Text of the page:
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+.\" Hey Emacs! This file is -*- nroff -*- source.
+.\" Copyright (c) Andrew G. Morgan 1997 <email@example.com>
+.TH PAM_FAIL_DELAY 3 "1997 Jan 12" "Linux-PAM 0.56" "Programmers' Manual"
+pam_fail_delay \- request a delay on failure
+.B #include <security/pam_appl.h>
+.B #include <security/pam_modules.h>
+.BI "int pam_fail_delay(pam_handle_t " "*pamh" ", unsigned int " "usec" ");"
+It is often possible to attack an authentication scheme by exploiting
+the time it takes the scheme to deny access to an applicant user. In
+timeouts, it may prove possible to attempt a
+.I brute force
+dictionary attack -- with an automated process, the attacker tries all
+possible passwords to gain access to the system. In other cases,
+where individual failures can take measurable amounts of time
+(indicating the nature of the failure), an attacker can obtain useful
+information about the authentication process. These latter attacks
+make use of procedural delays that constitute a
+.I covert channel
+of useful information.
+To minimize the effectiveness of such attacks, it is desirable to
+introduce a random delay in a failed authentication process.
+provides such a facility. The delay occurs upon failure of the
+.BR pam_authenticate "(3) "
+.BR pam_chauthtok "(3) "
+functions. It occurs
+all authentication modules have been called, but
+control is returned to the service application.
+.BR pam_fail_delay "(3),"
+is used to specify a required minimum for the length of the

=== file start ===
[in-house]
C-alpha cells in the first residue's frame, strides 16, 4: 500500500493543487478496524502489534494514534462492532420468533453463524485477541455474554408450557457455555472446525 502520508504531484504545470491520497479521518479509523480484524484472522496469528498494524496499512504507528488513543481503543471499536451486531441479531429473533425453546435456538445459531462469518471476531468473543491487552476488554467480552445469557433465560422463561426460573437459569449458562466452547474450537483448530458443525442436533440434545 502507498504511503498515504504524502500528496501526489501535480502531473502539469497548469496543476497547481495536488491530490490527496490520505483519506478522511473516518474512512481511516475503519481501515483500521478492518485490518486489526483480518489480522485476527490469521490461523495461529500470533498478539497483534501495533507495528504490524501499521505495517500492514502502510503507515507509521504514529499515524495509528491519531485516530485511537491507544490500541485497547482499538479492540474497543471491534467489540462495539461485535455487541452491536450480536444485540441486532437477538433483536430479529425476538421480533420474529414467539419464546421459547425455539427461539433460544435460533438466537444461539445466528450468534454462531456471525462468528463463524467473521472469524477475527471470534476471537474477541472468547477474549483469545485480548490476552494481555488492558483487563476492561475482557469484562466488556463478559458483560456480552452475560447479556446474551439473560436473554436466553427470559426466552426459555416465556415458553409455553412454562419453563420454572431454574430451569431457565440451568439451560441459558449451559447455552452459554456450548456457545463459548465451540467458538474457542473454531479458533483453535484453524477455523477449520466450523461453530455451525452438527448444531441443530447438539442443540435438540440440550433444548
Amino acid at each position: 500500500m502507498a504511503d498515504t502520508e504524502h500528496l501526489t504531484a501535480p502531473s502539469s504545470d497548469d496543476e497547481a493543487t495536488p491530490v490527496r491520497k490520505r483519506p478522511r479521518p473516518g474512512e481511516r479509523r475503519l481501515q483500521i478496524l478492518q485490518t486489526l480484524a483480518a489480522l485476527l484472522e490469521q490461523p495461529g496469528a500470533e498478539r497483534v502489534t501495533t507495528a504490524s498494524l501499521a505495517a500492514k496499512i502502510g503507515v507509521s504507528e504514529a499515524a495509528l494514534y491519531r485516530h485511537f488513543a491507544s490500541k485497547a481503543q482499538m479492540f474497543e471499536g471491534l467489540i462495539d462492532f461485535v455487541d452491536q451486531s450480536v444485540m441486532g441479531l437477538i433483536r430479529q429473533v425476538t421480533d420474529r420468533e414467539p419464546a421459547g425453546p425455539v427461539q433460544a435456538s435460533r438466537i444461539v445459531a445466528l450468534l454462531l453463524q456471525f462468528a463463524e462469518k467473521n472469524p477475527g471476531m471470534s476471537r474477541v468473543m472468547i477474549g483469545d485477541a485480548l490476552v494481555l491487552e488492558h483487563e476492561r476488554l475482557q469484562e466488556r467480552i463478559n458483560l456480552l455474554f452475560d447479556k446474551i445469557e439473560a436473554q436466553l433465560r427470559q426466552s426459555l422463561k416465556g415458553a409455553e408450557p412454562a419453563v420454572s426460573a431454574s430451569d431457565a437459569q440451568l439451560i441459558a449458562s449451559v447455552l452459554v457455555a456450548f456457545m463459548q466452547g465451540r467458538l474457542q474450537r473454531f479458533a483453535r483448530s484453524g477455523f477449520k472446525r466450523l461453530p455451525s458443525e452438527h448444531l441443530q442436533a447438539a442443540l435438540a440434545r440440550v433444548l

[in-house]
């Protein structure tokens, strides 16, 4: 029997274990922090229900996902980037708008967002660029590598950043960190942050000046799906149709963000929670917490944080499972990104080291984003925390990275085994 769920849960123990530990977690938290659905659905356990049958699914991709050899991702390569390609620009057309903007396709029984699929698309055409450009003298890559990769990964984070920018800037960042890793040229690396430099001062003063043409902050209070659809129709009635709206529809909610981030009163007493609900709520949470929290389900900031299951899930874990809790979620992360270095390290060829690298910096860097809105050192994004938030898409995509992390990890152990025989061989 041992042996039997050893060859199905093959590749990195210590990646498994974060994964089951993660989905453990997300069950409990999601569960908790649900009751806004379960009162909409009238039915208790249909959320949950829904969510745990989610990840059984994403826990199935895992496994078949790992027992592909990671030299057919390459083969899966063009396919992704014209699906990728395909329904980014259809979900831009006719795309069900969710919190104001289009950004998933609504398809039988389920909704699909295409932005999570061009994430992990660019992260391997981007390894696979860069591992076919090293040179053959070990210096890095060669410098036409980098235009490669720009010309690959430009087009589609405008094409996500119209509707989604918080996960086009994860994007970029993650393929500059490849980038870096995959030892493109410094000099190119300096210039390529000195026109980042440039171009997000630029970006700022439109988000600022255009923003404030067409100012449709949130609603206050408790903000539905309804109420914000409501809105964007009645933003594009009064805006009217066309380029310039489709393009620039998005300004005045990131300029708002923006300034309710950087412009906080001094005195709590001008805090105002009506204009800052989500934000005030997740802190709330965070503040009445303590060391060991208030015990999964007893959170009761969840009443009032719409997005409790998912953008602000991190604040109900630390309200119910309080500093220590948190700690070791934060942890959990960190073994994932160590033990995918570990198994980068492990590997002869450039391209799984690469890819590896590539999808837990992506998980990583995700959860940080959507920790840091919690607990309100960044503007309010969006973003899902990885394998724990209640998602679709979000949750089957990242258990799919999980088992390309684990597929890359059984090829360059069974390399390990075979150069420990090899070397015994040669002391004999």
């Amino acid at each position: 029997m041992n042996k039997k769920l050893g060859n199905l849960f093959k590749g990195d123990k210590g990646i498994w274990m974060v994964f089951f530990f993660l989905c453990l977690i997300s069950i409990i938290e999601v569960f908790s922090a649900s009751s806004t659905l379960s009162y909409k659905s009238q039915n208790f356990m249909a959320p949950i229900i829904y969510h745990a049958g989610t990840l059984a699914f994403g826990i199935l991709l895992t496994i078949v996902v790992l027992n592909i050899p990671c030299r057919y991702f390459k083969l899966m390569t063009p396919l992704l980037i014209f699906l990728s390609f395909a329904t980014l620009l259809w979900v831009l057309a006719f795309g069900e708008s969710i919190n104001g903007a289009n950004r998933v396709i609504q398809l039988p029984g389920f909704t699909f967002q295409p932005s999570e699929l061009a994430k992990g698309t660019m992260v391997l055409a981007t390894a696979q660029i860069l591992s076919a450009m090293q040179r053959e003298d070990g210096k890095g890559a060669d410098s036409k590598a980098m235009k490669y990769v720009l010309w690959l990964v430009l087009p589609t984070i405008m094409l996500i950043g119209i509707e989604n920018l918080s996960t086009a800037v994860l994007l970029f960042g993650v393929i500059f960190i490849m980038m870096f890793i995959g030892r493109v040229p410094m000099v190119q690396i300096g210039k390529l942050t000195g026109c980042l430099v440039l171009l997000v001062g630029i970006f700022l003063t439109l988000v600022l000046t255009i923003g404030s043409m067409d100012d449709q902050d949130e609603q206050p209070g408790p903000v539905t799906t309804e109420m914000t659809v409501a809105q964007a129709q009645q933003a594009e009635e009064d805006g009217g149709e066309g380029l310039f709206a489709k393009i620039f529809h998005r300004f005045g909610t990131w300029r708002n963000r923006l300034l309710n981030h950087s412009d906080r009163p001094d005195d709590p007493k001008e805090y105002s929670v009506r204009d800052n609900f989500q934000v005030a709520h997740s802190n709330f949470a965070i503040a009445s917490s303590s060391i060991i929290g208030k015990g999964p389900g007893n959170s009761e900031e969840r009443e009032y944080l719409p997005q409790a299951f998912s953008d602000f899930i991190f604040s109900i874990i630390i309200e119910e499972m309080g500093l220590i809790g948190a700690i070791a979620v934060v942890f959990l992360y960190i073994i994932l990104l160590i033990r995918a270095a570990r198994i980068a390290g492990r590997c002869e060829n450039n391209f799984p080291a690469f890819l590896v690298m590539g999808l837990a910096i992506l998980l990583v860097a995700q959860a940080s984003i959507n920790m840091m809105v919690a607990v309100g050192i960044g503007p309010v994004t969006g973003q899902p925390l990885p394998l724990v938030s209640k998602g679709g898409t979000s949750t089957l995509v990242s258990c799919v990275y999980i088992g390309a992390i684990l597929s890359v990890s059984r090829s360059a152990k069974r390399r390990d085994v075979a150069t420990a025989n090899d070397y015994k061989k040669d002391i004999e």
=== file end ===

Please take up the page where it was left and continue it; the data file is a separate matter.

+argument. This function can be called by the service application
+and/or the authentication modules, both may have an interest in
+delaying a reapplication for service by the user. The length of the
+delay is computed at the time it is required. Its length is
+pseudo-gausianly distributed about the
+requested value; the resultant delay will differ by as much as 25% of
+this maximum requested value (both up and down).
+On return from
+.BR pam_authenticate "(3) or " pam_chauthtok "(3),"
+independent of success or failure, the new requested delay is reset to
+its default value: zero.
+For example, a
+application may require a failure delay of roughly 3 seconds. It will
+contain the following code:
+.B " pam_fail_delay(pamh, 3000000 /* micro-seconds */ );"
+.B " pam_authenticate(pamh, 0);"
+if the modules do not request a delay, the failure delay will be
+between 2.25 and 3.75 seconds.
+However, the modules, invoked in the authentication process, may
+also request delays:
+.RB " (module #1) " "pam_fail_delay(pamh, 2000000);"
+.RB " (module #2) " "pam_fail_delay(pamh, 4000000);"
+in this case, it is the largest requested value that is used to
+compute the actual failed delay: here between 3 and 5 seconds.
+.SH "RETURN VALUE"
+Following a successful call to
+.BR pam_fail_delay "(3), " PAM_SUCCESS
+is returned. All other returns should be considered serious failures.
+May be translated to text with
+.BR pam_strerror "(3). "
+.SH "CONFORMING TO"
+Under consideration by the X/Open group for future inclusion in the
+PAM RFC. 1996/1/10
+.SH "SEE ALSO"
+.BR pam_start "(3), "
+.BR pam_get_item "(3) "
+.BR pam_strerror "(3). "
+Also, see the three
+.BR "System administrators" ", "
+.BR "module developers" ", "
+.BR "application developers" ". "